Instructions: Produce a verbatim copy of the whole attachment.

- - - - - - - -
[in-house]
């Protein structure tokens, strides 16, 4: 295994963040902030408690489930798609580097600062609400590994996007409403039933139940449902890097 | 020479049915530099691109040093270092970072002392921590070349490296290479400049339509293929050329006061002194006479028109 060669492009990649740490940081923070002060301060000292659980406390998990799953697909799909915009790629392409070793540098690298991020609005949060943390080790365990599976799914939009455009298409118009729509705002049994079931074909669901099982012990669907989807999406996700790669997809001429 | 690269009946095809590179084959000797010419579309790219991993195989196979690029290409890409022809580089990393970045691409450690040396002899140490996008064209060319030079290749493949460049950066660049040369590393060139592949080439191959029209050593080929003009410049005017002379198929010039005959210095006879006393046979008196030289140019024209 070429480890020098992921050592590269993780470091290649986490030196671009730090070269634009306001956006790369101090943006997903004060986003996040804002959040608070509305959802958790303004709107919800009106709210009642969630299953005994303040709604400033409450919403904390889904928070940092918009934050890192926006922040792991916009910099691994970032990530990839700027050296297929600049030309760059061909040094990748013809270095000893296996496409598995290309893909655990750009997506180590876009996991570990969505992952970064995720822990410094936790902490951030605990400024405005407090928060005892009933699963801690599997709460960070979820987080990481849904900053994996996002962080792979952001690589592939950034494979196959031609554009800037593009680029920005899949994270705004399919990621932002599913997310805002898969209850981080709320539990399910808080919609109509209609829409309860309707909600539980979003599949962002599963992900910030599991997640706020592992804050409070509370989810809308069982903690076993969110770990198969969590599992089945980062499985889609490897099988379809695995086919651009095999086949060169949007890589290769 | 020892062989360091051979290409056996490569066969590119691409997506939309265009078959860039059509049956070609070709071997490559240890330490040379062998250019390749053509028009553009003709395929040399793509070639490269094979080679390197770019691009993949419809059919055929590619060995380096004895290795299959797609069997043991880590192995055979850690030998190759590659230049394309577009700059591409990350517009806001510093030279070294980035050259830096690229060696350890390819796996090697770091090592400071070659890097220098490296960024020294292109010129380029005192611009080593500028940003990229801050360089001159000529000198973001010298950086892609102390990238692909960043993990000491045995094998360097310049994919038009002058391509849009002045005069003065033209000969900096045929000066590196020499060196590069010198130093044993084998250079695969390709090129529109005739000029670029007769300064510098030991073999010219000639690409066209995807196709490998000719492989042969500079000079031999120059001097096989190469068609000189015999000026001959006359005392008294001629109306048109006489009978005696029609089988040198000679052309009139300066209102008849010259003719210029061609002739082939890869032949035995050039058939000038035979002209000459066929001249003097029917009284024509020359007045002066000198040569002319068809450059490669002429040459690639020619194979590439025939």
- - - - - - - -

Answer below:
[in-house]
């Protein structure tokens, strides 16, 4: 295994963040902030408690489930798609580097600062609400590994996007409403039933139940449902890097 | 020479049915530099691109040093270092970072002392921590070349490296290479400049339509293929050329006061002194006479028109 060669492009990649740490940081923070002060301060000292659980406390998990799953697909799909915009790629392409070793540098690298991020609005949060943390080790365990599976799914939009455009298409118009729509705002049994079931074909669901099982012990669907989807999406996700790669997809001429 | 690269009946095809590179084959000797010419579309790219991993195989196979690029290409890409022809580089990393970045691409450690040396002899140490996008064209060319030079290749493949460049950066660049040369590393060139592949080439191959029209050593080929003009410049005017002379198929010039005959210095006879006393046979008196030289140019024209 070429480890020098992921050592590269993780470091290649986490030196671009730090070269634009306001956006790369101090943006997903004060986003996040804002959040608070509305959802958790303004709107919800009106709210009642969630299953005994303040709604400033409450919403904390889904928070940092918009934050890192926006922040792991916009910099691994970032990530990839700027050296297929600049030309760059061909040094990748013809270095000893296996496409598995290309893909655990750009997506180590876009996991570990969505992952970064995720822990410094936790902490951030605990400024405005407090928060005892009933699963801690599997709460960070979820987080990481849904900053994996996002962080792979952001690589592939950034494979196959031609554009800037593009680029920005899949994270705004399919990621932002599913997310805002898969209850981080709320539990399910808080919609109509209609829409309860309707909600539980979003599949962002599963992900910030599991997640706020592992804050409070509370989810809308069982903690076993969110770990198969969590599992089945980062499985889609490897099988379809695995086919651009095999086949060169949007890589290769 | 020892062989360091051979290409056996490569066969590119691409997506939309265009078959860039059509049956070609070709071997490559240890330490040379062998250019390749053509028009553009003709395929040399793509070639490269094979080679390197770019691009993949419809059919055929590619060995380096004895290795299959797609069997043991880590192995055979850690030998190759590659230049394309577009700059591409990350517009806001510093030279070294980035050259830096690229060696350890390819796996090697770091090592400071070659890097220098490296960024020294292109010129380029005192611009080593500028940003990229801050360089001159000529000198973001010298950086892609102390990238692909960043993990000491045995094998360097310049994919038009002058391509849009002045005069003065033209000969900096045929000066590196020499060196590069010198130093044993084998250079695969390709090129529109005739000029670029007769300064510098030991073999010219000639690409066209995807196709490998000719492989042969500079000079031999120059001097096989190469068609000189015999000026001959006359005392008294001629109306048109006489009978005696029609089988040198000679052309009139300066209102008849010259003719210029061609002739082939890869032949035995050039058939000038035979002209000459066929001249003097029917009284024509020359007045002066000198040569002319068809450059490669002429040459690639020619194979590439025939």